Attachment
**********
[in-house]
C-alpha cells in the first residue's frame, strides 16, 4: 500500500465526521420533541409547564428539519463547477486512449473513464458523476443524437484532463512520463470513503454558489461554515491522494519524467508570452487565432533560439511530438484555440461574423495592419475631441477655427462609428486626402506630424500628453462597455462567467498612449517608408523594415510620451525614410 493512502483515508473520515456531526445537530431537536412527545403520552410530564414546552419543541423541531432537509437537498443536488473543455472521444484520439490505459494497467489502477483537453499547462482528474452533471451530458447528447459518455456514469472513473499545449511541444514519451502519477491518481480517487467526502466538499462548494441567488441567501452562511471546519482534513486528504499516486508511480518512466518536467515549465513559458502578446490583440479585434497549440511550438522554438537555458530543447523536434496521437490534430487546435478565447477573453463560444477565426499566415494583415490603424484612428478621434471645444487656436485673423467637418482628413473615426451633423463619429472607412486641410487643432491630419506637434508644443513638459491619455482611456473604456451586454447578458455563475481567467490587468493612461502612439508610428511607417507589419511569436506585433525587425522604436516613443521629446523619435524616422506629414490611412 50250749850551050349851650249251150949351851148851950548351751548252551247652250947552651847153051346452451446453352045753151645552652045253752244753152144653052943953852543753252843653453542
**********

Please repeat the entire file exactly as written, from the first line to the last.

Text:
[in-house]
C-alpha cells in the first residue's frame, strides 16, 4: 500500500465526521420533541409547564428539519463547477486512449473513464458523476443524437484532463512520463470513503454558489461554515491522494519524467508570452487565432533560439511530438484555440461574423495592419475631441477655427462609428486626402506630424500628453462597455462567467498612449517608408523594415510620451525614410 493512502483515508473520515456531526445537530431537536412527545403520552410530564414546552419543541423541531432537509437537498443536488473543455472521444484520439490505459494497467489502477483537453499547462482528474452533471451530458447528447459518455456514469472513473499545449511541444514519451502519477491518481480517487467526502466538499462548494441567488441567501452562511471546519482534513486528504499516486508511480518512466518536467515549465513559458502578446490583440479585434497549440511550438522554438537555458530543447523536434496521437490534430487546435478565447477573453463560444477565426499566415494583415490603424484612428478621434471645444487656436485673423467637418482628413473615426451633423463619429472607412486641410487643432491630419506637434508644443513638459491619455482611456473604456451586454447578458455563475481567467490587468493612461502612439508610428511607417507589419511569436506585433525587425522604436516613443521629446523619435524616422506629414490611412 50250749850551050349851650249251150949351851148851950548351751548252551247652250947552651847153051346452451446453352045753151645552652045253752244753152144653052943953852543753252843653453542